Advances in medicine and science found that the human papillomavirus (HPV), a common virus, is not only linked to cervical cancer but to warts (genital warts in particular), vaginal and vulvar cancers as well.
Recently, I had the privilege to attend a medical symposium where warts were discussed as part of disease that comes from HPV. Doctor-experts discussed lengthily the description, differences, causes, symptoms, treatment, and prevention of warts.
Common warts are local growths in the skin that are found to be caused by HPV infection. They are considered to be contagious and are common among families and friends. In addition, they affect many parts of the body (such as the hands, feet, or face) and spread over time to other areas.
The more familiar types of warts are the dome-shape warts on the backs of fingers, toes, and knees. Flat warts may arise on the face, legs, and other parts of the body, often in large numbers.
Some warts can be found around or under the nail, while other warts typically appear as a single long stalk, often on the face.
According to doctors, the common warts can be annoying to anyone. But there is a growing concern on the increasing incidence of genital warts. They are flesh-colored or gray growths found in the genital area and anal region of both men and women. Genital warts are caused by human papillomavirus (HPV) types 6 and 11.
Doctors also cited that genital warts can affect both men and women and can occur at any age. But based on studies, most patients with genital warts are between the ages of 17-33 years. Genital warts are highly contagious. There is a 60% risk of getting the infection from a single sexual contact with someone who has genital warts.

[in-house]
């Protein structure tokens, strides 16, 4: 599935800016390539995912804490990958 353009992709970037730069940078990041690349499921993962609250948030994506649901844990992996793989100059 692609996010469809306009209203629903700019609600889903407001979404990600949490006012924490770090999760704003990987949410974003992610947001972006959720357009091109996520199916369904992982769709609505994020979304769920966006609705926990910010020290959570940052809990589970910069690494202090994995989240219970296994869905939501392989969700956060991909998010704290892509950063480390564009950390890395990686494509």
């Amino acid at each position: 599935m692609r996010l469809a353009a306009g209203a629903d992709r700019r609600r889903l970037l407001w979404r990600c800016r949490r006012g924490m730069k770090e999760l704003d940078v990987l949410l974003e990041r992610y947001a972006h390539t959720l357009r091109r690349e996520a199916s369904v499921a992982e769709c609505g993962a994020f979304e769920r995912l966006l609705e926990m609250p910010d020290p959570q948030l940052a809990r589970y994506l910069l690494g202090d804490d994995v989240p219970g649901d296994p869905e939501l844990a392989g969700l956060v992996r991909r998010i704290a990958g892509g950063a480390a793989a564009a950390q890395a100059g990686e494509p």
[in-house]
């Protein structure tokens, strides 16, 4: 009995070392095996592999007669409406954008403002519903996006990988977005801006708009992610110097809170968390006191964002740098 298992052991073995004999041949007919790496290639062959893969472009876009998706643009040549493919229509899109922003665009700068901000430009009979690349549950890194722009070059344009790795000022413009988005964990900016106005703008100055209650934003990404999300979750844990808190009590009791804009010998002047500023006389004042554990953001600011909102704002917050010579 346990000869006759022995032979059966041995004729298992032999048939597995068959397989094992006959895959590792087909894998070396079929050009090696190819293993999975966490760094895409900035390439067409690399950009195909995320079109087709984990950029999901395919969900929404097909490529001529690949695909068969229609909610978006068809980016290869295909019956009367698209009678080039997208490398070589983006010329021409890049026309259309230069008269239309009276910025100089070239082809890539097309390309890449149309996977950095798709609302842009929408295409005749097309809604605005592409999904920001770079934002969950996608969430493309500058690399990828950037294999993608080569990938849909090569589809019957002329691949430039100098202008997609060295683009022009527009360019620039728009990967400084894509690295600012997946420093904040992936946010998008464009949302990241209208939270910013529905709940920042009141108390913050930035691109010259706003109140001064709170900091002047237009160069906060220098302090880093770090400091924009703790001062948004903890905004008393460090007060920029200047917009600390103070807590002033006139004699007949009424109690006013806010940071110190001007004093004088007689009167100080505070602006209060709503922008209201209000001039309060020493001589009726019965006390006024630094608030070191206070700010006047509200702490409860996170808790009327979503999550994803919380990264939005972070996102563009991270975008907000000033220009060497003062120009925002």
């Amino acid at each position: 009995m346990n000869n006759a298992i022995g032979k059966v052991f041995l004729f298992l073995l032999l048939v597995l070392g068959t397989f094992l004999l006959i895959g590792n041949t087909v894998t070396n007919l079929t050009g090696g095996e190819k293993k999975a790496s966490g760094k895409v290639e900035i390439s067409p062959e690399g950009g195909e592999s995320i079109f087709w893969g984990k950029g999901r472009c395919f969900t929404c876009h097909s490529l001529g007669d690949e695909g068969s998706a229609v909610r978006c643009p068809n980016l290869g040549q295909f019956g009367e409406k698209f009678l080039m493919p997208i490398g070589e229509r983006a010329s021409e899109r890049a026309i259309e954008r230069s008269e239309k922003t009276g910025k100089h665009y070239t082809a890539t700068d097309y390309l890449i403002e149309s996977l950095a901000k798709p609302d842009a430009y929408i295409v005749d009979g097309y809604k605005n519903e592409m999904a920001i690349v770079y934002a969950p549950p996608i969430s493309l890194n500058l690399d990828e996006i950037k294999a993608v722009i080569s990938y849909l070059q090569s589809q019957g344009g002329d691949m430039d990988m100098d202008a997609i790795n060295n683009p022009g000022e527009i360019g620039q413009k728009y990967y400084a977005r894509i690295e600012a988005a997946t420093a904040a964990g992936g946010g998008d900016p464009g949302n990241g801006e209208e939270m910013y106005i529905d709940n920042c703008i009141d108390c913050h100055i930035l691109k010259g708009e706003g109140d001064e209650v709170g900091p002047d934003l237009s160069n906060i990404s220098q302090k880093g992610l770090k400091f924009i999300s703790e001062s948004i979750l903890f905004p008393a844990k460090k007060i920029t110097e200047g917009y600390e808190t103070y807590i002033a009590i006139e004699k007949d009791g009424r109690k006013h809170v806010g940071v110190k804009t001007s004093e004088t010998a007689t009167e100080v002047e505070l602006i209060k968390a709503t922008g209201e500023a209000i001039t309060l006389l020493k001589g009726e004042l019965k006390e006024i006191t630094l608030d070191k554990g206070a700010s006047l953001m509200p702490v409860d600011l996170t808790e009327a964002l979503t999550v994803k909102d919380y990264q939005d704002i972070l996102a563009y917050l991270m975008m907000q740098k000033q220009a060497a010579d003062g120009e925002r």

Although genital warts are painless, they maybe bothersome because of their location, size, or due to itching. Men and women with genital warts will often complain of painless bumps, itching, and discharge.
In 2002 Young Adult Fertility and Sexuality Study, a nationwide study of 20,000 Filipino adolescents aged 15-27 years it was found out that age of first sex is getting younger; 1.2% of both young males and females have already engaged in sex before they turn 13 years old; and before age 18, the probability of engaging in sex increased sharply for males 28& versus 12% among females.
These alarming statistics call for preventive interventions to prevent the increasing incidence of genital warts among young men and women. Doctors cited there are there are primary and secondary prevention methods available, including HPV vaccination. Currently there are two HPV vaccine available in the market Ã¢â‚¬â€œ a bivalent vaccine (can only protect against cervical cancer) and a quadrivalent vaccine (provides from cervical cancer, genital warts, vaginal cancer and vulvar cancer). The quadrivalent vaccine is called Gardasil.
Doctors urged both men and women to get protection from HPV-causing diseases that include genital warts.
source: Philippine Star
Health & Medicine